I'm reading Docker in Action and there is this sentence:

Docker creates a unique IPC namespace for each container by default. The Linux IPC namespace partitions share memory primitives such as named shared memory blocks and semaphores, as well as message queues.

Despite the examples, I can't figure out what is the concept behind memory primitives, would you please explain this term?


2 Answers 2


man namespaces has a section on IPC namespaces.

IPC namespaces isolate certain IPC resources, namely, System V IPC objects (see svipc(7)) and (since Linux 2.6.30) POSIX message queues (see mq_overview(7)). The common characteristic of these IPC mechanisms is that IPC objects are identified by mechanisms other than filesystem pathnames.

man svipc says it has three types of objects; shared memory objects, message queues, and semaphore sets (a semaphore is a more general case of a mutex). Instead of a filesystem path, each object has a numeric ID.

And POSIX message queues are identified by a name, similar to a filename. (The Linux implementation uses virtual files accessed through /dev/mqueue/).

System V IPC should be considered obsolescent and difficult to use.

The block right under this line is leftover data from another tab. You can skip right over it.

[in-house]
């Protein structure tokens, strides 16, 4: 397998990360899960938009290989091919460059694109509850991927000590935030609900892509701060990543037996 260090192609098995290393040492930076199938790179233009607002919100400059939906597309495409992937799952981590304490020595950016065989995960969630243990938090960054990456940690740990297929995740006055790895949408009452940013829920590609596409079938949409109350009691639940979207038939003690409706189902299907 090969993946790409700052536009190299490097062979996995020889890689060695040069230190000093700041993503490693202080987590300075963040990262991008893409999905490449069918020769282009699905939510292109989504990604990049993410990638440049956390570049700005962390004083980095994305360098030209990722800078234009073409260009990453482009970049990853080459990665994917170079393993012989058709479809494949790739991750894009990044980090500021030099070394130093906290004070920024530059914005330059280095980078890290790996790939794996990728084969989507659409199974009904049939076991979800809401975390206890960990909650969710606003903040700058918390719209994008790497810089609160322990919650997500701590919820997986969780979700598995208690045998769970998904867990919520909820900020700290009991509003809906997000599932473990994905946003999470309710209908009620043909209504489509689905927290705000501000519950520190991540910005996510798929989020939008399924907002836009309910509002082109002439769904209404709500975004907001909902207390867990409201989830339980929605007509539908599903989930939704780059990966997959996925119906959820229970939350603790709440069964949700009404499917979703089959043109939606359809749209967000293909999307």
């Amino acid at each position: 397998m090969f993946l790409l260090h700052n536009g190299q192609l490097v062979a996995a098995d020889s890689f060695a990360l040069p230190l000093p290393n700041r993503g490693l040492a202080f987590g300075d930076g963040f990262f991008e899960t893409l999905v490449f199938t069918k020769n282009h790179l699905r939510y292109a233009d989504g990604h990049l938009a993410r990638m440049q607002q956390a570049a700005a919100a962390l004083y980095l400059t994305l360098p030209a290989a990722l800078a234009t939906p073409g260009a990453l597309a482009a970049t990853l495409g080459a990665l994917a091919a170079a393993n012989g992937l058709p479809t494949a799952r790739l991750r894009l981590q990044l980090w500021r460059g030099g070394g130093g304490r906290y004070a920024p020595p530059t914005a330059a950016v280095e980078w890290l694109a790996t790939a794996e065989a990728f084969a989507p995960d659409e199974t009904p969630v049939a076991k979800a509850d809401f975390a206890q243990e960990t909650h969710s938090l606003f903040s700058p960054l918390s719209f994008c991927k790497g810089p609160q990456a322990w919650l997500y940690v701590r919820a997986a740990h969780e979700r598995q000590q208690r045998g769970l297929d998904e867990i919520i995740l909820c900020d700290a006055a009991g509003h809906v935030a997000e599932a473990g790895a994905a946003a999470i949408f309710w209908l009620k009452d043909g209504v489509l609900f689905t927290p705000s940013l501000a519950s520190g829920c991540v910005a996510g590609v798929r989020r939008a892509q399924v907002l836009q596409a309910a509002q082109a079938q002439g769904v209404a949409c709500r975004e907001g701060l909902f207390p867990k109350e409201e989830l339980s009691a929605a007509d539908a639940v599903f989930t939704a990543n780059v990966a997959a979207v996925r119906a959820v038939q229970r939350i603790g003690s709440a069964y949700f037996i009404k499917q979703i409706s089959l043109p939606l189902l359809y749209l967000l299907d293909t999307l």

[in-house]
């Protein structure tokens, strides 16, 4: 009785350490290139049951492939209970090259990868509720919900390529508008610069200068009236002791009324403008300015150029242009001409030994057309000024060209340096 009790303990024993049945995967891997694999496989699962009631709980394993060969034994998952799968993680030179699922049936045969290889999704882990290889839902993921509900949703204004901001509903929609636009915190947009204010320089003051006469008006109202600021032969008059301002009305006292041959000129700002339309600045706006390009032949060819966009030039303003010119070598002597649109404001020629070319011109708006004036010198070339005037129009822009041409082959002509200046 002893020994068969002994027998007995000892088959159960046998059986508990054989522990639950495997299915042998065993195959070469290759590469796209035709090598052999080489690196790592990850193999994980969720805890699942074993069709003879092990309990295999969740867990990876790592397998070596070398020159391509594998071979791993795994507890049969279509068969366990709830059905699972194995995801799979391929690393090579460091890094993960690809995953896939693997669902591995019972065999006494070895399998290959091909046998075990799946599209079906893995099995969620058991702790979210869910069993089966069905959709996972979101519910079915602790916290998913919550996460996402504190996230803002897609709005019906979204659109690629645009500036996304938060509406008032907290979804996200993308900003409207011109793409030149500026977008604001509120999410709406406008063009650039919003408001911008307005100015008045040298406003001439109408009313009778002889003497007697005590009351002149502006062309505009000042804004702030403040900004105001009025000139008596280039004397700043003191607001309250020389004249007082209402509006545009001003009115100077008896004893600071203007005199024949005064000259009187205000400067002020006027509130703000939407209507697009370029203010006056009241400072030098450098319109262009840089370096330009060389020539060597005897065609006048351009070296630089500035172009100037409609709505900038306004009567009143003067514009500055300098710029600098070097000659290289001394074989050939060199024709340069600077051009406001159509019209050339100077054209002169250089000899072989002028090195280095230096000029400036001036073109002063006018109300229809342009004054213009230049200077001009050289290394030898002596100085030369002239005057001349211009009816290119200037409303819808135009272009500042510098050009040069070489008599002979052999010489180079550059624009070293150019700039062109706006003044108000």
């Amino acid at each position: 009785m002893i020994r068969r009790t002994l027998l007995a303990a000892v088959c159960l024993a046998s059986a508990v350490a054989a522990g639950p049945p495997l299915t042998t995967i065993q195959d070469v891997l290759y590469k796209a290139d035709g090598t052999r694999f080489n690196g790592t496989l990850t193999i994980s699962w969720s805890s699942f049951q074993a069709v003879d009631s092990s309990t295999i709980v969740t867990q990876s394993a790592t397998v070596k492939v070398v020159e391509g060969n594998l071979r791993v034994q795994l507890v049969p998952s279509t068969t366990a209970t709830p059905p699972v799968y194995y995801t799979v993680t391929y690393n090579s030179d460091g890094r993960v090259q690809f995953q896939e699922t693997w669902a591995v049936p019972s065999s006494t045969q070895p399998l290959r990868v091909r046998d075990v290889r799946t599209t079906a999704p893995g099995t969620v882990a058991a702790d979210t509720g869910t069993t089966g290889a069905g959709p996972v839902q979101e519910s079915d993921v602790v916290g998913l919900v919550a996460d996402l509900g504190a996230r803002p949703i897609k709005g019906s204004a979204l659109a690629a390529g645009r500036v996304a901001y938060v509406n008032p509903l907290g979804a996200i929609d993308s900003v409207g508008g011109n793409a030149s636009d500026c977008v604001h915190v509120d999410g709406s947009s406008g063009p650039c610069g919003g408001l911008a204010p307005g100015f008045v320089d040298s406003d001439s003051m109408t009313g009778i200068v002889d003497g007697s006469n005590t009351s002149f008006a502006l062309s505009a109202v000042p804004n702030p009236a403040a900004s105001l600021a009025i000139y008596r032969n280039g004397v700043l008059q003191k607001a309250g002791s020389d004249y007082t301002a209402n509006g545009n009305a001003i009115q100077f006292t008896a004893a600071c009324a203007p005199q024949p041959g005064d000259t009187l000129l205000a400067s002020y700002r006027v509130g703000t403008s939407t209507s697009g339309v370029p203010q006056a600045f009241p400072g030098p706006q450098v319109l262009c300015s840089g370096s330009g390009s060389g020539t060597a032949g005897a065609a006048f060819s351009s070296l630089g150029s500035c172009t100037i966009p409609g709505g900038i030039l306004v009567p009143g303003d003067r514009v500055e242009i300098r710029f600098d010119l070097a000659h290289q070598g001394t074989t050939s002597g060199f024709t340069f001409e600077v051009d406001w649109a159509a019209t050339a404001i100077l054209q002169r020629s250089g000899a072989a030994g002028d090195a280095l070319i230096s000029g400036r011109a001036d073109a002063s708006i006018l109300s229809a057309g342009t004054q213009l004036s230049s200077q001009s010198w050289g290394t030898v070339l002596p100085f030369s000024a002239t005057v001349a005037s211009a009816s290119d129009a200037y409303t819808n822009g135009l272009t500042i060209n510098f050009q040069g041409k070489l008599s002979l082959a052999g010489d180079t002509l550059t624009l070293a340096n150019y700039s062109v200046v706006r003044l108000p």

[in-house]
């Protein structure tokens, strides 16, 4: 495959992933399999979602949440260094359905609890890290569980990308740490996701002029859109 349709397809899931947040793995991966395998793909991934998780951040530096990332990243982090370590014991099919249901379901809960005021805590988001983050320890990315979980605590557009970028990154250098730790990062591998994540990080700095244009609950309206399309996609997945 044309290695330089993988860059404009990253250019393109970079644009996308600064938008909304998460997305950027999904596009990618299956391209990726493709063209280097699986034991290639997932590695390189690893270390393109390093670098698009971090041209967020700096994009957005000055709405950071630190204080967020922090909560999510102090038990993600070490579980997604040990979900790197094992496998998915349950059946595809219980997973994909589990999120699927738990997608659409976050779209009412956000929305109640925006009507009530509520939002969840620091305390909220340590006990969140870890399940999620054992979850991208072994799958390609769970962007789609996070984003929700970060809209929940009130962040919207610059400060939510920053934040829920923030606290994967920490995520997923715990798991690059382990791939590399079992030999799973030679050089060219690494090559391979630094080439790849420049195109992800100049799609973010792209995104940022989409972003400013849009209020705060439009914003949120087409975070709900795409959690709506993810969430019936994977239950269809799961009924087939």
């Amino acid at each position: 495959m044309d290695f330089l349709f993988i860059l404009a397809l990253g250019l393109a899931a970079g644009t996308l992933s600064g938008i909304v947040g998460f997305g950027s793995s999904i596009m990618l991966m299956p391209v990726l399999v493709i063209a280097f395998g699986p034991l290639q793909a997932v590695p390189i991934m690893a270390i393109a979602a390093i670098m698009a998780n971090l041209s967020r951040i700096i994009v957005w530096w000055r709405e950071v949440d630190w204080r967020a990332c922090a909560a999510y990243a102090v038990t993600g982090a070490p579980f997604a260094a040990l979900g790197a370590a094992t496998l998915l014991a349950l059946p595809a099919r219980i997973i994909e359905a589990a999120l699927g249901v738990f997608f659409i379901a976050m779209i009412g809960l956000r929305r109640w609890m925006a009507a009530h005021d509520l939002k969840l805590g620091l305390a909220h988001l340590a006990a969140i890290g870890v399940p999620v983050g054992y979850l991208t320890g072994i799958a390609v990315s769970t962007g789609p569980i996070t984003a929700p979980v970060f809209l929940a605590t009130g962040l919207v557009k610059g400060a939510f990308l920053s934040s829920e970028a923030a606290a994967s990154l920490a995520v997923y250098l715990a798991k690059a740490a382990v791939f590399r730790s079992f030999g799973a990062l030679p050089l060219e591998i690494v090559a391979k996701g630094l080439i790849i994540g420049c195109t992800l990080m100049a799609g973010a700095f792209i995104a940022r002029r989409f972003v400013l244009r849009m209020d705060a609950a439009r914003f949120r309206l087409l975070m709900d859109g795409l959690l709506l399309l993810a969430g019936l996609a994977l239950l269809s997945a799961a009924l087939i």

Notice that Linux IPC namespaces do not isolate POSIX SHM. The Linux implementation accesses the objects through /dev/shm/, which is a tmpfs virtual filesystem. If you want to isolate POSIX SHM, you use mount namespaces to change the filesystem that is mounted at /dev/shm/.


Machine problem will exercise primitives for process control, signal management, pipes, and shared memory. The primitives in Unix are listed as follows:

 • Process Control
 • Signal Management
 • Pipes and Files
 • Shared Memory
 • Semaphores (System V style)
 • ipcs: This command reports on the status of inter-process communication facilities. Allows you to monitor the correct use and operation of the interprocess communication primitives in your program.

• ipcrm: Remove a message queue, semaphore set, or shared memory ID. This comes in handy if your program does not clean up things correctly.

• kill: Terminate or signal a process. Comes in handy to clean up your processes.

• ps: Report on process status. This at least lists all your processes.


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